Philosophy Professor Dr. Cashen examines suffering and the good life

matthew_cashenPhilosophy, the love of knowledge – many students wonder what Philosophy is and how it is applicable to everyday life. Philosophy professor Dr. Matthew Cashen explores what at first may seem to be the most basic, though arguably one of the most important aspects of Philosophy and its applications: How does one live a good life?

Eudaimonia, an Ancient Greek word that can be translated as “Good spirits” or “wellness,” is essential to Aristotle and his concept of living a good life. Aristotle’s concept of what it means to live a good life can be summed up with the now common phrase “everything in moderation” and by extension, knowing how to respond to the different scenarios one encounters in everyday life. With happiness on the mind, one would be inclined to ask about the opposite – suffering.

During his recent sabbatical, Dr. Cashen examined Aristotle and Aristotle’s concern about living a good life and the role suffering plays in this pursuit. Dr. Cashen argues the amount of suffering is actually irrelevant to living a good life, so long as it does not affect the way one acts. Aristotle, Dr. Cashen argues, believes that suffering may lead one to act less good by virtue of their suffering and that in turn may compel one to live a less good life. However, it is not the suffering in and of itself that keeps one from living a good life, but rather the increased potential for one to act less good through their actions.

To back up his thesis, Dr. Cashen cites Aristotle’s Nicomachean Ethics and Rhetoric. He notes the role of emotion is not much mentioned in the Nicomachean Ethics and thus used the Rhetoric for much of the groundwork in the study. In the Nicomachean Ethics, Aristotle argues that to live a good life, one must know how to respond to the world appropriately, which means not responding in either an excessive, or deficient manner (over reacting, under reacting). For Aristotle, this is a skill that is taught, rather than an innate response. Aristotle held that to become a good person and by extension live a good life, education was imperative; thus one must be taught how to respond correctly. This in turn relates to suffering and how one ought to respond to suffering. Aristotle held that suffering was not in and of itself bad, but that one’s response to the suffering was key; if one knows how to respond appropriately, they would in turn know how to respond to suffering and not use that suffering as a mechanism to respond or act in a negative manner.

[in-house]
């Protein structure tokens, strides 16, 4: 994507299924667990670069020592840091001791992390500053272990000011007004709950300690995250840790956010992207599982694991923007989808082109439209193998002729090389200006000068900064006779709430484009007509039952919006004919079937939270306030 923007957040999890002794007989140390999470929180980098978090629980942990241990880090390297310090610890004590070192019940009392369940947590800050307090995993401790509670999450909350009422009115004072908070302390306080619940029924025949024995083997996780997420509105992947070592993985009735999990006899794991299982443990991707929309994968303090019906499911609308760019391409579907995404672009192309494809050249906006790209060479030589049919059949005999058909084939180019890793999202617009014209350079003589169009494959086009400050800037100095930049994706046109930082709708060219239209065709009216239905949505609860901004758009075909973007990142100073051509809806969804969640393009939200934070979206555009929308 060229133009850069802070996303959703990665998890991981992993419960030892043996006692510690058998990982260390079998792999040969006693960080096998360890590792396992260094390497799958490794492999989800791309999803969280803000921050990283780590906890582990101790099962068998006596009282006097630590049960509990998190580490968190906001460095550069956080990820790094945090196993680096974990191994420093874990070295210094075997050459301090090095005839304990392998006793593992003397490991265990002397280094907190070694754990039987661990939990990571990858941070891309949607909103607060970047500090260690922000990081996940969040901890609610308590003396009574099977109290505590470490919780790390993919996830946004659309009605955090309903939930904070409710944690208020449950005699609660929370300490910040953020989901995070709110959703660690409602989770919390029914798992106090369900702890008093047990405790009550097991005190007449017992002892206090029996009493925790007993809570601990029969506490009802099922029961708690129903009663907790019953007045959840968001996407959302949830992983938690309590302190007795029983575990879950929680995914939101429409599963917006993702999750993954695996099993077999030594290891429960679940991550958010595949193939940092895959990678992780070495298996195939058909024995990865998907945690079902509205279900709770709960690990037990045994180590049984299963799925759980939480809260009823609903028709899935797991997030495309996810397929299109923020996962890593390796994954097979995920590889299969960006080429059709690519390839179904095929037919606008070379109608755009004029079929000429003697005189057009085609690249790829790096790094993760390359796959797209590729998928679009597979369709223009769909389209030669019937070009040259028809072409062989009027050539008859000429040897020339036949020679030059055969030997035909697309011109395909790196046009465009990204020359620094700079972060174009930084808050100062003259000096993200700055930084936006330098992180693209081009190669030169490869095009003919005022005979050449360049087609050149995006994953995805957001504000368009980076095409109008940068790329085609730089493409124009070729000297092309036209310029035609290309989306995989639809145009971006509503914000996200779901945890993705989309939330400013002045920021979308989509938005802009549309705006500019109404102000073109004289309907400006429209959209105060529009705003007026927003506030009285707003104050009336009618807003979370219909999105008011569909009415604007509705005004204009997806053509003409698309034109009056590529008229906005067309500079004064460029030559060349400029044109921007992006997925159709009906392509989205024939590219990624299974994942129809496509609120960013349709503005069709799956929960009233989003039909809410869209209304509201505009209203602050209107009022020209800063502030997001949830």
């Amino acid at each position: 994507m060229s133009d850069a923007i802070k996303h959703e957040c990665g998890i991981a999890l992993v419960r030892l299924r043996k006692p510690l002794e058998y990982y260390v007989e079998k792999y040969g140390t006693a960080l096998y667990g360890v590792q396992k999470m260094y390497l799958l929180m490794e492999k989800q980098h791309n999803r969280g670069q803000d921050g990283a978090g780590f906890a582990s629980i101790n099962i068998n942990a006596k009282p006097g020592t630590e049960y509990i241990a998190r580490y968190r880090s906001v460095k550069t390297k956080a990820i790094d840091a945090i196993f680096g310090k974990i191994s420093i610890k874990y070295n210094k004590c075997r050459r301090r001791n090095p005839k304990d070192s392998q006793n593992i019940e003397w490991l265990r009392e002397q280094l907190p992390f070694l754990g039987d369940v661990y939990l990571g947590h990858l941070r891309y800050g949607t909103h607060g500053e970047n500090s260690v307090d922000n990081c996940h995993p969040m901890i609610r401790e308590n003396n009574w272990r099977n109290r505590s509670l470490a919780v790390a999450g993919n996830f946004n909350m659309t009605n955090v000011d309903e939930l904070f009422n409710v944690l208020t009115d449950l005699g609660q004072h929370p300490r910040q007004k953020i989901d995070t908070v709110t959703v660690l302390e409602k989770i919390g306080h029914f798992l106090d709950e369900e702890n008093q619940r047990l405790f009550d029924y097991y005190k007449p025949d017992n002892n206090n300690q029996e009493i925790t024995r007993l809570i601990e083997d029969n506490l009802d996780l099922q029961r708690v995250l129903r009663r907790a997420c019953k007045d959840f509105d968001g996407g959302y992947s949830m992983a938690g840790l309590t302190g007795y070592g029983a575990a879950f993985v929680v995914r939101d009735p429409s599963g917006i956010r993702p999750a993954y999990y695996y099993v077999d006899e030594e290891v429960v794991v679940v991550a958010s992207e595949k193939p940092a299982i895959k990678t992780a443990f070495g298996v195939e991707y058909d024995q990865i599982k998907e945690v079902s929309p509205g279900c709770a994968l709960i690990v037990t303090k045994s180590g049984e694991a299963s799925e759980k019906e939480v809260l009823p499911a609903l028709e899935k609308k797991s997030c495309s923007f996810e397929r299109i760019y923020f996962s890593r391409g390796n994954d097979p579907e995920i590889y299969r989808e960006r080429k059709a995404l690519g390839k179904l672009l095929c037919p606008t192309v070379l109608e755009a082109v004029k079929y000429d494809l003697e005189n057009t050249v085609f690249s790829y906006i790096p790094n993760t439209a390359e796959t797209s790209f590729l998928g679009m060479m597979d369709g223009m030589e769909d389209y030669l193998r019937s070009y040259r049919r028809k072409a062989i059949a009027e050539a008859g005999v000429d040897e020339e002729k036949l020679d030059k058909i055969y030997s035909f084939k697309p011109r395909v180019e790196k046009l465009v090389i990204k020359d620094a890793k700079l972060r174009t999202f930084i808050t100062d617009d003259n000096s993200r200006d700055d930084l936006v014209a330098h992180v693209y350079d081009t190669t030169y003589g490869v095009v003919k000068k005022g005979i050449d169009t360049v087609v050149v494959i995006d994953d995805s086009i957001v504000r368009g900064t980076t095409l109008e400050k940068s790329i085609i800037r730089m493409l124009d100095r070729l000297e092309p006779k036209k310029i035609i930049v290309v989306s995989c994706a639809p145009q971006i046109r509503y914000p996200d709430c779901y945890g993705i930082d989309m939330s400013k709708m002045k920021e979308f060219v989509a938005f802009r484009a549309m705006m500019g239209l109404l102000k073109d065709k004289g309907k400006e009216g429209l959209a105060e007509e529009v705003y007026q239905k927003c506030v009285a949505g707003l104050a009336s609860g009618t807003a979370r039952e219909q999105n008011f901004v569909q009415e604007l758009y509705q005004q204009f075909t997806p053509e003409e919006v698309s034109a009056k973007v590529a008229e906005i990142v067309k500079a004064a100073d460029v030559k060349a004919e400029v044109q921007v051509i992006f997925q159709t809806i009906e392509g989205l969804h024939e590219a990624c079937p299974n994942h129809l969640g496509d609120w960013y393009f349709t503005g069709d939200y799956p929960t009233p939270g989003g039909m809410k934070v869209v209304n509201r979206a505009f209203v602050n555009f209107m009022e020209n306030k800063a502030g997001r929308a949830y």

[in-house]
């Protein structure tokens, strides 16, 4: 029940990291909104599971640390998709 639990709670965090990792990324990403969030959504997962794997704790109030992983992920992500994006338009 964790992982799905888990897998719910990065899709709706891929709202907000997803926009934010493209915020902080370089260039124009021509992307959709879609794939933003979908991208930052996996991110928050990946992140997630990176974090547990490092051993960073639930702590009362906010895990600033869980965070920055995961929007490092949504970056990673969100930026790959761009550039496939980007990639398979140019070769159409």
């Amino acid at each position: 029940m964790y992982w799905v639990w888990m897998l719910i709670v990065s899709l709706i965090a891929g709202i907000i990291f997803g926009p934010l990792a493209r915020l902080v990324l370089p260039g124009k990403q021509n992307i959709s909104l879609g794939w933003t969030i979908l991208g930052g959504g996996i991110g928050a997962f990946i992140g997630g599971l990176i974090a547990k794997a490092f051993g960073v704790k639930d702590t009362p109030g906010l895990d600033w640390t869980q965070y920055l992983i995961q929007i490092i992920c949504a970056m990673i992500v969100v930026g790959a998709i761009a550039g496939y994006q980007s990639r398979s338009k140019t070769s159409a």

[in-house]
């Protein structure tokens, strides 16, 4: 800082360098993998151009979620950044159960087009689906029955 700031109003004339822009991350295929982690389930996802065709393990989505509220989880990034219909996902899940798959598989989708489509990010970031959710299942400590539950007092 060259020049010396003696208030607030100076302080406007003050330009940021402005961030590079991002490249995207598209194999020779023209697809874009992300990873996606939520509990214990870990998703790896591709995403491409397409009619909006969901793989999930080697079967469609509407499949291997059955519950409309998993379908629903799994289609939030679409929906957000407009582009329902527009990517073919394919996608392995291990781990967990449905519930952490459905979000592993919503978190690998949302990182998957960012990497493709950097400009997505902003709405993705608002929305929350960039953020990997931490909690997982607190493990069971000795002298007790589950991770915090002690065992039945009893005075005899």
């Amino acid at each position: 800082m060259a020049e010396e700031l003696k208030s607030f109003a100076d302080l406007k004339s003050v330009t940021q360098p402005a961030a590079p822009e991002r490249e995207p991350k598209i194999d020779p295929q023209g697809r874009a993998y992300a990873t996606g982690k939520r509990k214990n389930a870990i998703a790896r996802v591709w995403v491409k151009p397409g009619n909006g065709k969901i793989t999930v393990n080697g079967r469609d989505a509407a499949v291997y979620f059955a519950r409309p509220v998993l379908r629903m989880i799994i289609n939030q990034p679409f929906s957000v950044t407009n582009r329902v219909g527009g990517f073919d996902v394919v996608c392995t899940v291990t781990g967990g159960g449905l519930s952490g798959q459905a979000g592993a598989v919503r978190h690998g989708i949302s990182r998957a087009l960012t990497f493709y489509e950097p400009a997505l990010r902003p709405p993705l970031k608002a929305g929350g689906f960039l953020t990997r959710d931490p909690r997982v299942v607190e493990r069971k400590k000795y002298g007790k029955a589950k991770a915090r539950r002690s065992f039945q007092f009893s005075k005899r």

A remarkable part of studying Aristotle is what makes this great thinker who lived roughly 2,500 years ago – that he was concerned with many of the things that we are still concerned about today. In this specific example, happiness and suffering, and which role both play in our lives. Aristotle – and Aristotelian scholars – go against the grain in saying that money, love, family, property, ect. (aspects of life we usually assume implies a good life) are not what makes one live a good life. Instead, he argued that eudaimonia, wellness, is what is necessary to live a good life. The others cannot be what is necessary to live a good life because we want them for our wellness, thus they are only a means to the greater end.

Another relevant aspect to studying Aristotle is not what he was right about, but rather how wrong he was with certain ideas he had. Dr. Cashen notes that despite Aristotle’s intellectual magnitude – there are few subjects on which he did not write about – he held views that many in contemporary society would find abhorrent, such as his views on slavery being normal or that women were subhuman and not capable of intellect, for example. With this in mind, Dr. Cashen wonders what will future generations find terribly inexcusable about our contemporary society. He thus concludes, “Looking to the past helps us judge ourselves.”

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